Let's Make Robots!

The Tale of One Pleased Robot Owner

 

I can't tell you how much I am enjoying this FEZ Mini Robot!

My coding in C# is rapidly improving and now I can do just about anything I want, it compiles (not even many warnings!) and runs great on the robot. The Microsoft emulator no longer puts out those error messages (as long as the hardware is attached to the system.)

When I started out I thought maybe I couldn't learn C# but I am happy to be wrong about that. I still have a LOT to learn in C#, but my desire to learn it is VERY strong.

It's true, FEZ is Fricking Easy! :-)

I had to get the mini board with the robot, but now I want a bigger FEZ board in a bigger robot.

UPDATE: This is better than I could have ever expected! This thread has now become a discussion from beginner (me) to seasoned programmer (Geir) about programming in C#. Others are becoming involved now too. That is sooooo cool!

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That works just fine! With that, true public variables are posssible. I know one should try NOT to use them, but at times they can turn a hard, complex solution into a relatively simple one. I very much needed that capability.

As usual, you saved the day (you should be getting used to doing that) :-)

Thanks again, my friend.

 

I’m happy to see that you are so pleased with the .NET Micro Framework. I hope more people are inspired to try C# and what probably is the best programming IDE around (Visual Studio Express). Every time that I’m using something else like Arduino or PICAXE I do miss the on chip debugger that is extremely powerful!

But you say “The Microsoft emulator no longer puts out those error messages (as long as the hardware is attached to the system.)”
Why are you using the emulator now that you have the hardware? (I personally never used the emulator)

Regards
Geir

Hello Geir,

I hope you don't mind me asking a rather basic C# question as it relates to FEZ devices. To me it isn't all that basic yet, but here goes:

As far as I can see now, the programs that one writes for the FEZ are a series of function calls to "source" files named after what they do. (Example for LEDs is "led.cs" and the example program shows how to call those functions.)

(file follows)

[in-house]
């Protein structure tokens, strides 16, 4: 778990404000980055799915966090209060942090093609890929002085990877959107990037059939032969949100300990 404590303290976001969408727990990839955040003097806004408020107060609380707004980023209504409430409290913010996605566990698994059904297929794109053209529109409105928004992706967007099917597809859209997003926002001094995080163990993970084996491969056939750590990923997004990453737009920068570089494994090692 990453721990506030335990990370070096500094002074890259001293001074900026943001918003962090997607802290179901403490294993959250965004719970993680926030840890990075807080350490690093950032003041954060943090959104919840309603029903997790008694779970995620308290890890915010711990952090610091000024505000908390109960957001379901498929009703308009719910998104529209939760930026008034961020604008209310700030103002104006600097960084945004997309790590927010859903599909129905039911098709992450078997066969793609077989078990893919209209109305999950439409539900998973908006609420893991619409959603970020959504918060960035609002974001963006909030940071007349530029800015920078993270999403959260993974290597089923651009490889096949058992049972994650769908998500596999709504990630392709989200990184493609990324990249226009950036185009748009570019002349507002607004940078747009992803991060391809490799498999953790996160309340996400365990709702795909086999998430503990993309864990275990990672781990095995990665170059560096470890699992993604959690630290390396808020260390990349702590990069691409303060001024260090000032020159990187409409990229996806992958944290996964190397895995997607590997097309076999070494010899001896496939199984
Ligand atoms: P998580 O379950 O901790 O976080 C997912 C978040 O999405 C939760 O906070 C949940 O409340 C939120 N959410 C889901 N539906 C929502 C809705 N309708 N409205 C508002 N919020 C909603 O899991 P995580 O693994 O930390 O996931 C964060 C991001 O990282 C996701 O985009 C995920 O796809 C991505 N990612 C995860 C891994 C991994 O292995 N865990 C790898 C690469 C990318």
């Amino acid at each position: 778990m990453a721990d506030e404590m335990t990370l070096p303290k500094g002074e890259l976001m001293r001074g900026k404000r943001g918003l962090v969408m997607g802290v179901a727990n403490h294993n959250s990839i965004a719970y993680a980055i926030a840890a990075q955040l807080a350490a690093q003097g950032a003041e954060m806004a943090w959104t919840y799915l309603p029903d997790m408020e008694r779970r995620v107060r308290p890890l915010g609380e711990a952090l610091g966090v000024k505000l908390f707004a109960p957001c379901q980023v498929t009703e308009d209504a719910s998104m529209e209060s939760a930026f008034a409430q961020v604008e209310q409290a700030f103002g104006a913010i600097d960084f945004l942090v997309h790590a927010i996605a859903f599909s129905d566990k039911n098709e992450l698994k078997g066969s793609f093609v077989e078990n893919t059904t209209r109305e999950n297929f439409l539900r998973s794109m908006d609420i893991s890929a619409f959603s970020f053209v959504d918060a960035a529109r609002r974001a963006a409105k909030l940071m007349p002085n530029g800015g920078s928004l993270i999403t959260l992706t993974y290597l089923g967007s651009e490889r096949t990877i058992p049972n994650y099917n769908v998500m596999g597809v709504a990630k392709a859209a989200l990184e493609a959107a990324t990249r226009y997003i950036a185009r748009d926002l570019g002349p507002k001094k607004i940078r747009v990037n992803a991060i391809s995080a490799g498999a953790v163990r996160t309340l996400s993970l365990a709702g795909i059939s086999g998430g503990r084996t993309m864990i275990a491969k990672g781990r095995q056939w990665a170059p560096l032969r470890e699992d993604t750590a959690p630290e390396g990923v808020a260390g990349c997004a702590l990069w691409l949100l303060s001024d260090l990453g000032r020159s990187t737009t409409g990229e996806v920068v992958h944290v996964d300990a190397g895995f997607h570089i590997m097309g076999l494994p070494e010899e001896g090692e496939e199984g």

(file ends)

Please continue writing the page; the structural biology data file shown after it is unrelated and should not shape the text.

Here is the big question: so far my program is "straight lined" and not broken into functions I write. Is this considered right because the lines are already functon calls???

One reason I write this is I am horrible so for at writing functions (I think they refer tom them as "methods" in object-oriented terns). My problem is not writing the function itself, but setting up the darned variables properly! (Lots of compiler warnings and errors.)

Thanks again, I really appreciate any answers you can give. (Unless you say otherwise I think I found a C# ,NET guru!)

Respectfully',

Will

I don't use the emulator either. I was just saying that error message I used to get with it no longer occurs. When people were saying ithe error would disappear after hardware was connected (if I remember, you did too) they were correct, It had me very concerned at the time.

I don't see nearly enough robots on the web based on .NET Micro Framework and wish I knew a a way to improve that...

People hear the word Microsoft and immeadeatly yell "eeeks!" and run and that stops any further looking at things like the .NET Micro Framework (I know, I used to be one of them!)

The quality of the hardware based on the .NET Micro Framework is excellent and so is the wonderful C# IDE and they should be able to stand on their own merits, instead of being crippled by the "Microsoft" name.

I was more than a bit afraid when I first started out, but now I absolutely love it!